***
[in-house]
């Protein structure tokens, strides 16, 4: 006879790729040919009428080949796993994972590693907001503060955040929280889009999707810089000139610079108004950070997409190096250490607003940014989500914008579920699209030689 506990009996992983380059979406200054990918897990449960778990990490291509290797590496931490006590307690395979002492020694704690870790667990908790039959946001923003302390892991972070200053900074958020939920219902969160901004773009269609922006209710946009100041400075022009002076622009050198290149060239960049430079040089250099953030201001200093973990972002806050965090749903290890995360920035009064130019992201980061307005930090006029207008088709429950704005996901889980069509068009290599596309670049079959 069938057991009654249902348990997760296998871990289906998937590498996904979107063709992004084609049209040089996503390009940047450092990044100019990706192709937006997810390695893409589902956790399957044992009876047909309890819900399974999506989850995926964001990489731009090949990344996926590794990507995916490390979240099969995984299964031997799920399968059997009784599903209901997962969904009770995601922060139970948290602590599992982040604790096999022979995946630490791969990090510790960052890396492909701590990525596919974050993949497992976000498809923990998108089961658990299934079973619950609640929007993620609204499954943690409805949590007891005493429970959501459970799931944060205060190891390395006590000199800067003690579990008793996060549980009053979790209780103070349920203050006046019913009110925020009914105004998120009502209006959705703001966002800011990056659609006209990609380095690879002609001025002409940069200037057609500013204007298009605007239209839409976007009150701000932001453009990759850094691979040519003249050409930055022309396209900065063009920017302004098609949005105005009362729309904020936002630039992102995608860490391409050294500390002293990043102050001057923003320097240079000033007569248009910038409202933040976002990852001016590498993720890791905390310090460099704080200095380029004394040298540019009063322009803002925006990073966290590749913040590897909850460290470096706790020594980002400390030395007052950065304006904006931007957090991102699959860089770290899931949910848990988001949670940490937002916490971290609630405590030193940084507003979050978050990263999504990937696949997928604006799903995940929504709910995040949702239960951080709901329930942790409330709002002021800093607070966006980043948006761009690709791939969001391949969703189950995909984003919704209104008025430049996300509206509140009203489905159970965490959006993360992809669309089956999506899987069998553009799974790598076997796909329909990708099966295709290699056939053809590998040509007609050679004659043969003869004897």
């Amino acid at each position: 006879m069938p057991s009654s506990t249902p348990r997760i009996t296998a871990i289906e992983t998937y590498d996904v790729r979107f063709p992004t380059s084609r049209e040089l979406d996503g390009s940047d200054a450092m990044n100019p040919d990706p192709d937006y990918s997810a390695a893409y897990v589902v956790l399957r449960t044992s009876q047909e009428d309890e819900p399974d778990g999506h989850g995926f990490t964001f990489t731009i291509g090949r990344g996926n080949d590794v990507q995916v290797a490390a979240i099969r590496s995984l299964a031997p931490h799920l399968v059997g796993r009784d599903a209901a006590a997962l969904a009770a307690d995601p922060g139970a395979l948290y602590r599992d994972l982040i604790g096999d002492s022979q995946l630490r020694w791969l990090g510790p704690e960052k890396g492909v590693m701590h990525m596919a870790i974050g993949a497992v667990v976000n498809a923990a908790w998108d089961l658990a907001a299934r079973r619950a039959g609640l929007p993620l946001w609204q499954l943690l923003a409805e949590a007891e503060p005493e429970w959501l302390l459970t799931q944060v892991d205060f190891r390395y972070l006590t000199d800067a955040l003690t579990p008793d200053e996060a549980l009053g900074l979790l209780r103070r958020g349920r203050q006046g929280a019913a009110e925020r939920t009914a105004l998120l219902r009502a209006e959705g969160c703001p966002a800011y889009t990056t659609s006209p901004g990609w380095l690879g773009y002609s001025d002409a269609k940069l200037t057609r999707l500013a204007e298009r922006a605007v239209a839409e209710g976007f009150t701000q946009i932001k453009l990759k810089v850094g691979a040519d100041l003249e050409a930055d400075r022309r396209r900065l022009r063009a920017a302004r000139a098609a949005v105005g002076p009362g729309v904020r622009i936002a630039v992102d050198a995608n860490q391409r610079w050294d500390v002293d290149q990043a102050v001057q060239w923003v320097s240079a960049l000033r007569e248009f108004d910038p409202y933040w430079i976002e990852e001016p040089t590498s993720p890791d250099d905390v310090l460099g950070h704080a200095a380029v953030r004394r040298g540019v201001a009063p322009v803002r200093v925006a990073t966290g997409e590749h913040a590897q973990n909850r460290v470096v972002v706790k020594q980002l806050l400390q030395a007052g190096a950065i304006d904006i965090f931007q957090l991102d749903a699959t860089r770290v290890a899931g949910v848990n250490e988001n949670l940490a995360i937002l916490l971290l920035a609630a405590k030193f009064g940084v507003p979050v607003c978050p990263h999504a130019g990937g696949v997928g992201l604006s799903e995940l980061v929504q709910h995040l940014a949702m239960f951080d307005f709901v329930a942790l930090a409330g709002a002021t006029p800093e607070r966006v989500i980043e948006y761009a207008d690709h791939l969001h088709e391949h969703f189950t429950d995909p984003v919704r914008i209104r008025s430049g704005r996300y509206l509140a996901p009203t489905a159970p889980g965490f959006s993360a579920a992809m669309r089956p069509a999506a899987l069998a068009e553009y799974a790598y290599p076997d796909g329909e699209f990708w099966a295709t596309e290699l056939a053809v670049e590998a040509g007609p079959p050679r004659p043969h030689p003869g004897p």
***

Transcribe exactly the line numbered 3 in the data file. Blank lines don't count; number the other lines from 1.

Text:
């Amino acid at each position: 006879m069938p057991s009654s506990t249902p348990r997760i009996t296998a871990i289906e992983t998937y590498d996904v790729r979107f063709p992004t380059s084609r049209e040089l979406d996503g390009s940047d200054a450092m990044n100019p040919d990706p192709d937006y990918s997810a390695a893409y897990v589902v956790l399957r449960t044992s009876q047909e009428d309890e819900p399974d778990g999506h989850g995926f990490t964001f990489t731009i291509g090949r990344g996926n080949d590794v990507q995916v290797a490390a979240i099969r590496s995984l299964a031997p931490h799920l399968v059997g796993r009784d599903a209901a006590a997962l969904a009770a307690d995601p922060g139970a395979l948290y602590r599992d994972l982040i604790g096999d002492s022979q995946l630490r020694w791969l990090g510790p704690e960052k890396g492909v590693m701590h990525m596919a870790i974050g993949a497992v667990v976000n498809a923990a908790w998108d089961l658990a907001a299934r079973r619950a039959g609640l929007p993620l946001w609204q499954l943690l923003a409805e949590a007891e503060p005493e429970w959501l302390l459970t799931q944060v892991d205060f190891r390395y972070l006590t000199d800067a955040l003690t579990p008793d200053e996060a549980l009053g900074l979790l209780r103070r958020g349920r203050q006046g929280a019913a009110e925020r939920t009914a105004l998120l219902r009502a209006e959705g969160c703001p966002a800011y889009t990056t659609s006209p901004g990609w380095l690879g773009y002609s001025d002409a269609k940069l200037t057609r999707l500013a204007e298009r922006a605007v239209a839409e209710g976007f009150t701000q946009i932001k453009l990759k810089v850094g691979a040519d100041l003249e050409a930055d400075r022309r396209r900065l022009r063009a920017a302004r000139a098609a949005v105005g002076p009362g729309v904020r622009i936002a630039v992102d050198a995608n860490q391409r610079w050294d500390v002293d290149q990043a102050v001057q060239w923003v320097s240079a960049l000033r007569e248009f108004d910038p409202y933040w430079i976002e990852e001016p040089t590498s993720p890791d250099d905390v310090l460099g950070h704080a200095a380029v953030r004394r040298g540019v201001a009063p322009v803002r200093v925006a990073t966290g997409e590749h913040a590897q973990n909850r460290v470096v972002v706790k020594q980002l806050l400390q030395a007052g190096a950065i304006d904006i965090f931007q957090l991102d749903a699959t860089r770290v290890a899931g949910v848990n250490e988001n949670l940490a995360i937002l916490l971290l920035a609630a405590k030193f009064g940084v507003p979050v607003c978050p990263h999504a130019g990937g696949v997928g992201l604006s799903e995940l980061v929504q709910h995040l940014a949702m239960f951080d307005f709901v329930a942790l930090a409330g709002a002021t006029p800093e607070r966006v989500i980043e948006y761009a207008d690709h791939l969001h088709e391949h969703f189950t429950d995909p984003v919704r914008i209104r008025s430049g704005r996300y509206l509140a996901p009203t489905a159970p889980g965490f959006s993360a579920a992809m669309r089956p069509a999506a899987l069998a068009e553009y799974a790598y290599p076997d796909g329909e699209f990708w099966a295709t596309e290699l056939a053809v670049e590998a040509g007609p079959p050679r004659p043969h030689p003869g004897p």